I enjoy sushi. I remember the first time I tried it. I was in St. Louis training at Matt Hughes’ (UFC legend) gym, and in between sessions, we went out for sushi. It was a nice first experience. Years later, I would enjoy sushi with my strength and conditioning coach, Don Messing, who unexpectedly passed away in 2012. We would go out for sushi after training to relax and decompress. He would eat an entire sushi boat by himself. Present day, my wife and I enjoy sushi with her best friend on a regular basis. Sushi has a nice place in my heart.

For a few years, I’ve been hearing about a documentary called Jiro Dreams of Sushi. It’s about a world-renowned sushi chef, Jiro, who has thrown complex sushi dishes out the window and focused his efforts on perfecting a limited selection of dishes. He has spent a lifetime perfecting his craft, rather improving his craft, as he never expects it to be perfect. He pays especially close attention to detail and has a mentoring program that lasts a decade. The simplicity of his operation is remarkable. We’ve often heard the adage, “jack of all trades, master of none.” Well, Jiro is a master of one trade; he’s the best master in the world at that trade.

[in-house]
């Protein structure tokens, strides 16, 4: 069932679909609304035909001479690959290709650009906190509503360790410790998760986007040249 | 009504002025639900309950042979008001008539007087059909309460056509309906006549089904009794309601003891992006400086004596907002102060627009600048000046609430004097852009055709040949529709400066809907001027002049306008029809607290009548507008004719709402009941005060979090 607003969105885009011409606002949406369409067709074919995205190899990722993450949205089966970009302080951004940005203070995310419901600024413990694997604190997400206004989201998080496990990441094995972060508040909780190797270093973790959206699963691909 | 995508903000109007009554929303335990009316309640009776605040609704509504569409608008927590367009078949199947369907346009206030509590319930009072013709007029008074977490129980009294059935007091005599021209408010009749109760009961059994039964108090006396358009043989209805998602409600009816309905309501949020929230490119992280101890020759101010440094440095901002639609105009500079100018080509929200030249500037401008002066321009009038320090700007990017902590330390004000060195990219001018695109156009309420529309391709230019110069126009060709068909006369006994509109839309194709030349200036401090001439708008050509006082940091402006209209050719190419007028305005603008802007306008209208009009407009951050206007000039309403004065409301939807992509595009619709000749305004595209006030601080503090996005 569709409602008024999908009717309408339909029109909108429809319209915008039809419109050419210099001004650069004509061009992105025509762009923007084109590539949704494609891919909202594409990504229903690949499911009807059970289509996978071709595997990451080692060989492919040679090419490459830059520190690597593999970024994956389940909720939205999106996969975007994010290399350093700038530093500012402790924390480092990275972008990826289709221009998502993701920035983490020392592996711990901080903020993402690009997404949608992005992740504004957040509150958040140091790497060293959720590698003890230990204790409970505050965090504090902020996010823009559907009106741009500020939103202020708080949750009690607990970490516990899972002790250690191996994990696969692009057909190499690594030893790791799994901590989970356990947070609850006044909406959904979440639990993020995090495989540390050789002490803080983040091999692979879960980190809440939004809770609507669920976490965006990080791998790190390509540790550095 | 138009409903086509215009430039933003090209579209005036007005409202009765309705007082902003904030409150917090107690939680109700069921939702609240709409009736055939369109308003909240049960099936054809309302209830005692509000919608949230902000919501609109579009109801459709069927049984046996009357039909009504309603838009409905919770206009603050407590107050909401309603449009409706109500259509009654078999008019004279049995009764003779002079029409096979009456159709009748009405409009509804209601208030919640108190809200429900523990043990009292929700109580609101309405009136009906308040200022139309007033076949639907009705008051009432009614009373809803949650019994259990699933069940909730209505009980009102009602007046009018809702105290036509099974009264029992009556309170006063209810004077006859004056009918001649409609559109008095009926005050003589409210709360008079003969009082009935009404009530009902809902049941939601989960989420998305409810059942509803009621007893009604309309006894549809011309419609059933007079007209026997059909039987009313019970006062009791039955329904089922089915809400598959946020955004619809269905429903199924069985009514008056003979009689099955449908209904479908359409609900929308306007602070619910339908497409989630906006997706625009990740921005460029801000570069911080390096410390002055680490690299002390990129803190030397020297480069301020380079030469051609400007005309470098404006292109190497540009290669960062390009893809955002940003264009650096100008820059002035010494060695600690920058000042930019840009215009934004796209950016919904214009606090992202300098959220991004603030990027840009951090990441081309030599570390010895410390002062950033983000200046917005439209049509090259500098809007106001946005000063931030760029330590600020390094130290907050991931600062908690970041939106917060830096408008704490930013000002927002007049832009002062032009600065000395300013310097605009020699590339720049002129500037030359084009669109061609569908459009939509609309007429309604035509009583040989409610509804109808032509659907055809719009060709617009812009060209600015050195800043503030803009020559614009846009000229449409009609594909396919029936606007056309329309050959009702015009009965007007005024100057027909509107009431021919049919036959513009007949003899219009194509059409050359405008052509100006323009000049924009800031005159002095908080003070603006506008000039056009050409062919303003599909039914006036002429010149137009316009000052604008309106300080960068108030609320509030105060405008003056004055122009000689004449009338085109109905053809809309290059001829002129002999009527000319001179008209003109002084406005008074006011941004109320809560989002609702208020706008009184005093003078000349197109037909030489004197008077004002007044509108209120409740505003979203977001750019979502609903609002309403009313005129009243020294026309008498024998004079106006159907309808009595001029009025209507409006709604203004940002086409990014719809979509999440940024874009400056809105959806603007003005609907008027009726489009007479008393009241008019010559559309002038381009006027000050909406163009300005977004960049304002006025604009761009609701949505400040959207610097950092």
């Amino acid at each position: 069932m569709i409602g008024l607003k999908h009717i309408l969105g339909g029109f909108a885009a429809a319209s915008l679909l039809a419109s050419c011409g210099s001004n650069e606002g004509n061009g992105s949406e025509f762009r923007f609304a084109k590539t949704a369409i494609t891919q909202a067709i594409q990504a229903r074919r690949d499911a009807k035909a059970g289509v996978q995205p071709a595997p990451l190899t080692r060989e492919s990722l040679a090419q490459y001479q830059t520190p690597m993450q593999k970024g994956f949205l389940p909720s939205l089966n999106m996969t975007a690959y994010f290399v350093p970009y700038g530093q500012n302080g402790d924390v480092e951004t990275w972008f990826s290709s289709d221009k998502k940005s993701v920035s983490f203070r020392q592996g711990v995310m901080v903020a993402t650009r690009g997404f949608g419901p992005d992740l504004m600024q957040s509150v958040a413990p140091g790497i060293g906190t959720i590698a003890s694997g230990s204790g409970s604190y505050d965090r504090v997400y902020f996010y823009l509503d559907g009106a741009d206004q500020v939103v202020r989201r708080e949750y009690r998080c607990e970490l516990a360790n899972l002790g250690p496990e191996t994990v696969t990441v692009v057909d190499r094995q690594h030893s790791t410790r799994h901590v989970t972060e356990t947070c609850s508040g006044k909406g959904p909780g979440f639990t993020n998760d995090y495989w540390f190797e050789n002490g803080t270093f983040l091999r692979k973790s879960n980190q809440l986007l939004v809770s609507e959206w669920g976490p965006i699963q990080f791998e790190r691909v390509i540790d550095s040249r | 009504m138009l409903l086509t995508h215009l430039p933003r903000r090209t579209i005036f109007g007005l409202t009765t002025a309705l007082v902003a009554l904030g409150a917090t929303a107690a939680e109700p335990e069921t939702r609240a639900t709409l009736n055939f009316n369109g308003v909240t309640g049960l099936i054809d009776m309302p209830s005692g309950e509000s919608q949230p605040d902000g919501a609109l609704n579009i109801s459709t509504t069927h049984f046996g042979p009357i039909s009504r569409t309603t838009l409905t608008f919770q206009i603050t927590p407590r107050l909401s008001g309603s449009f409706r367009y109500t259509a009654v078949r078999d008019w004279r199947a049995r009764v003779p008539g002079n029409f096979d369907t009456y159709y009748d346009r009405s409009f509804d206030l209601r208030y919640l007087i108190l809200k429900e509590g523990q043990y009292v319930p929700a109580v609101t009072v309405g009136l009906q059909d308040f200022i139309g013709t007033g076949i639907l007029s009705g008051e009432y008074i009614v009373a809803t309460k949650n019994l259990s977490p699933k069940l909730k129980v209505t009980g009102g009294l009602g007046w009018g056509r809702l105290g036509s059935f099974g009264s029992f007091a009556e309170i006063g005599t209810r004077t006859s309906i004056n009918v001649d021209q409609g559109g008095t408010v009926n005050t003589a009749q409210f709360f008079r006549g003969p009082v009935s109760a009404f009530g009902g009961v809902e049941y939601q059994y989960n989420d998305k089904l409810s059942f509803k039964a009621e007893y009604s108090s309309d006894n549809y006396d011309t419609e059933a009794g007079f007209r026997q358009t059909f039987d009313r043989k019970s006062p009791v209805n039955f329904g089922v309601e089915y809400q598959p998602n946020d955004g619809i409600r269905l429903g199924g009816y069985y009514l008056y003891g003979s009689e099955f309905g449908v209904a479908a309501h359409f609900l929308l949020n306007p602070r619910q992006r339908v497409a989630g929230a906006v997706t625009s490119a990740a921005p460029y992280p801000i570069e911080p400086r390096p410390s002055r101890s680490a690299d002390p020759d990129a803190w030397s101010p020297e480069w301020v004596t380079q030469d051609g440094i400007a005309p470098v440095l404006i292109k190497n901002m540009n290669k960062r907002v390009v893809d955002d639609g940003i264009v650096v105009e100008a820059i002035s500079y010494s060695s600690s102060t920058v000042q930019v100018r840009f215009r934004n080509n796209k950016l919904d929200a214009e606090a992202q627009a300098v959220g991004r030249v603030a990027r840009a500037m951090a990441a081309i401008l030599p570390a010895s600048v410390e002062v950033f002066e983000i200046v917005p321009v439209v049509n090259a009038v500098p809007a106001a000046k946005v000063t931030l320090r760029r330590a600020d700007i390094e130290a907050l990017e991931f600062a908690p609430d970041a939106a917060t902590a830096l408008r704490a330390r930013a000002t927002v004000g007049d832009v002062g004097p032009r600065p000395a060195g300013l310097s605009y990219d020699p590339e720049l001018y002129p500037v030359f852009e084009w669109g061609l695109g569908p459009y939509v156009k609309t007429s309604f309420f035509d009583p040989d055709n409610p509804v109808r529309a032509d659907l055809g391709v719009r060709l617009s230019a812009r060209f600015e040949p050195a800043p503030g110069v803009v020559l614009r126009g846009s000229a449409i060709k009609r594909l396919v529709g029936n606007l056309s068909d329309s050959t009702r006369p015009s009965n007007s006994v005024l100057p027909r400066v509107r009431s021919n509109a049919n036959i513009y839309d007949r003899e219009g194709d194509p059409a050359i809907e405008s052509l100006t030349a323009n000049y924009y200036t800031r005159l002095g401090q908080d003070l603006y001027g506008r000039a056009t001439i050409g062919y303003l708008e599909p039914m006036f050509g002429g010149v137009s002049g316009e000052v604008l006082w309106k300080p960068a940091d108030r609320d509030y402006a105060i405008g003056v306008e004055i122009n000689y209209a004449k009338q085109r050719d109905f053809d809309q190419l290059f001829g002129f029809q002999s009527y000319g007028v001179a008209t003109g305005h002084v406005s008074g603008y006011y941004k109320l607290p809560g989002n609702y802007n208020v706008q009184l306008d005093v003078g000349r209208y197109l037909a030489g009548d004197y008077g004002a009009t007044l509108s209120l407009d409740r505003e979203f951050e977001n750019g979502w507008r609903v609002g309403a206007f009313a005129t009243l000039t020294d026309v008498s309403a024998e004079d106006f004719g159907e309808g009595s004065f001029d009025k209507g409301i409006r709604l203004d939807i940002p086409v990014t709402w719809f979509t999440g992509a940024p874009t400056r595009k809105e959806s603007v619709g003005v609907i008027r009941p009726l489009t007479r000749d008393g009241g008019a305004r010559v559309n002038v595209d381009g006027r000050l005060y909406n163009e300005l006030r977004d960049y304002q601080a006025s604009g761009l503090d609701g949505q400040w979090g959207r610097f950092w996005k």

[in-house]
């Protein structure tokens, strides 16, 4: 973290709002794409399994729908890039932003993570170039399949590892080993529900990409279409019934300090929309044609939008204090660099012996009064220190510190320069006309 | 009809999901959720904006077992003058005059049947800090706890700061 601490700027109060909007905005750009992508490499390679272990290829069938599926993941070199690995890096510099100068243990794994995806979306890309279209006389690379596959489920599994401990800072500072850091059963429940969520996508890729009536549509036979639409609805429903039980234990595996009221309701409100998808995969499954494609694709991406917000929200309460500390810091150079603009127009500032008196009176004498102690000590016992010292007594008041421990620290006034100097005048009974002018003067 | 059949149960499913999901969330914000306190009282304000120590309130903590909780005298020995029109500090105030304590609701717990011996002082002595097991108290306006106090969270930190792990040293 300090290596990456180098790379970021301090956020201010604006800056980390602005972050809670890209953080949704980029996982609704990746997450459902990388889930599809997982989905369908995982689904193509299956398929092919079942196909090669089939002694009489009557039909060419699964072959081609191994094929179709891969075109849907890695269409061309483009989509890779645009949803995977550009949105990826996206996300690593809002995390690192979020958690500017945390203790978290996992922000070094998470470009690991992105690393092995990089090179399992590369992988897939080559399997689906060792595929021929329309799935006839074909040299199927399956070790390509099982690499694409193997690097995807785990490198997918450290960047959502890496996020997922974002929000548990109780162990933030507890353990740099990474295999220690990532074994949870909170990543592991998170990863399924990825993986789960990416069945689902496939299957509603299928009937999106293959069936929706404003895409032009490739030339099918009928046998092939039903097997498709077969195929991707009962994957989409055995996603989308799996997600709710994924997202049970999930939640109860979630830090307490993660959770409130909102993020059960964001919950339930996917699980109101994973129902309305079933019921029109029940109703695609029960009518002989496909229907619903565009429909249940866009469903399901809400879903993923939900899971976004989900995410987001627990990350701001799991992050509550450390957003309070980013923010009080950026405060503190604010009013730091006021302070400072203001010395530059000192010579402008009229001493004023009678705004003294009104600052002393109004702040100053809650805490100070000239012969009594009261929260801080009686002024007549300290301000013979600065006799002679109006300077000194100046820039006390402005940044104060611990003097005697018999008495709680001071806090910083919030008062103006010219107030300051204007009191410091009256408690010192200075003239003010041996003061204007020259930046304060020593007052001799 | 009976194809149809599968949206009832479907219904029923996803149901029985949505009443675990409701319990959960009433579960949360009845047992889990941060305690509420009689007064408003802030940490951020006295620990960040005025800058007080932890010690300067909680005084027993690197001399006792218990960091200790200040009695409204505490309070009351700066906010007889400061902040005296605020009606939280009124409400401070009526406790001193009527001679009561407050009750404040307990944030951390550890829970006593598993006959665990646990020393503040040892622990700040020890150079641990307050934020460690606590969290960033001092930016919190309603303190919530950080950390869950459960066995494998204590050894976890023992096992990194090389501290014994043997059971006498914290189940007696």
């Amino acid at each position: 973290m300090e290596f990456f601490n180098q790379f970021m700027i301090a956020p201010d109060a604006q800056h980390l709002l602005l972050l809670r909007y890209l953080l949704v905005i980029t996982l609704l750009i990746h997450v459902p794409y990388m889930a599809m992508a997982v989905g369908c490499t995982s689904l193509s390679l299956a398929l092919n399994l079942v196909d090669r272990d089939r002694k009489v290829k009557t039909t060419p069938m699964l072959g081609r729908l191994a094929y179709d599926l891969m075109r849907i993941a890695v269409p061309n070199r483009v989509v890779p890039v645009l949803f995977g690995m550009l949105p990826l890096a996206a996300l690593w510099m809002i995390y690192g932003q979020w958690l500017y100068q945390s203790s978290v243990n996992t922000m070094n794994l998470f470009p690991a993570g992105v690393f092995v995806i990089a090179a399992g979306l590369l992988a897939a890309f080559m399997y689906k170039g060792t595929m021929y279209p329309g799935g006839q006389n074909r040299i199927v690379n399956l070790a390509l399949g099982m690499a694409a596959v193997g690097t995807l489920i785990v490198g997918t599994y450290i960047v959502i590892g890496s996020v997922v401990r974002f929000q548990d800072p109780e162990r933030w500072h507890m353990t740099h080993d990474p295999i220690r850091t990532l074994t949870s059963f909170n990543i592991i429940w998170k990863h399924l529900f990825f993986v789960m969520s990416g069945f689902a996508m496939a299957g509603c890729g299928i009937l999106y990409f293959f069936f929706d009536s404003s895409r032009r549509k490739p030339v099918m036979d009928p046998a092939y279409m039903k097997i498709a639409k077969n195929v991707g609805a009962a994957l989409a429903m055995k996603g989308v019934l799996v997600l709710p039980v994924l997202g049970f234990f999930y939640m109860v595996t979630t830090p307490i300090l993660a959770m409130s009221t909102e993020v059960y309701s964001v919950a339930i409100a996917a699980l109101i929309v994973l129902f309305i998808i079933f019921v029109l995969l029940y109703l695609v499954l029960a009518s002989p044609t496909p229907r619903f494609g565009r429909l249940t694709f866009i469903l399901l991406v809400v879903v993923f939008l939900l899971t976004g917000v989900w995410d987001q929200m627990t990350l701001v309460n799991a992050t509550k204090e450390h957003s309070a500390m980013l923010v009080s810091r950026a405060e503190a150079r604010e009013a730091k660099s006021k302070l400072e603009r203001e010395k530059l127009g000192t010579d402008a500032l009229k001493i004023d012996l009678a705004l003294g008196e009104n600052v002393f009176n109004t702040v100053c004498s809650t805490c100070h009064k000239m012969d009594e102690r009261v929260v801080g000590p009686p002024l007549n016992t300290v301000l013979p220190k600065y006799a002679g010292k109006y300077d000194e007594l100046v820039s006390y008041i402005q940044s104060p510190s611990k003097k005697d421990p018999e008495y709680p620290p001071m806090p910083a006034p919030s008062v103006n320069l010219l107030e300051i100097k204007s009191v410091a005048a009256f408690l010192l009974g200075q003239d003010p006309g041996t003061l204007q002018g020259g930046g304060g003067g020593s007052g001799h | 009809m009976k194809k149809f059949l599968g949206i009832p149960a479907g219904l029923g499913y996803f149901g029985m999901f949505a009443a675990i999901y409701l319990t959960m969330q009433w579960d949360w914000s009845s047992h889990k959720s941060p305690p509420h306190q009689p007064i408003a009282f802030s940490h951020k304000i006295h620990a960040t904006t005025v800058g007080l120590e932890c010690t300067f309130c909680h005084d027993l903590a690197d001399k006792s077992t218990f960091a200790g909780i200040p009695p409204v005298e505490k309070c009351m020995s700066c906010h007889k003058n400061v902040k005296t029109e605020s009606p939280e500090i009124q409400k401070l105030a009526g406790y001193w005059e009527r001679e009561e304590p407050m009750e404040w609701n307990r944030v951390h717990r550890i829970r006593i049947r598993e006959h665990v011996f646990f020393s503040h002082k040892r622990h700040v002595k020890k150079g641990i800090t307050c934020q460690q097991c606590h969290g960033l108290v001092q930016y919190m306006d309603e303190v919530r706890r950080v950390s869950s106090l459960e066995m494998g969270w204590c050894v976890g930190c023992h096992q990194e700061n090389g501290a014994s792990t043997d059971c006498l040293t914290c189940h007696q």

When I sat down to watch the documentary, I had limited hopes. How applicable could a movie about sushi be to my life?

Well, it turned out to be perfectly applicable.  I reflected on my training and points of focus at different times in my career. Should I have done more here and less there? Should I have focused more on building on my strengths rather than building on my weaknesses? Was there too much going on at different times to become fully proficient at any one thing? I truly don’t know the answer, but I’m open to a deep dive in order to learn and apply to future endeavors.

We all start out as babies, worrying about nothing at all. Then we get to school and encounter some blips in the radar. Soon, we are high schoolers being prepped for the future, a future we know nothing about. All of a sudden, we’re 40 and have a family and mortgage and bills and health problems and wonder how the heck we got here. We are focused on everything and nothing at all.

Let’s learn a lesson from Jiro. Slow down. Identify what’s most important in your life. Focus your time and energy on perfecting those things. Trim the rest.

After all, does it really matter who posts what and when they post it???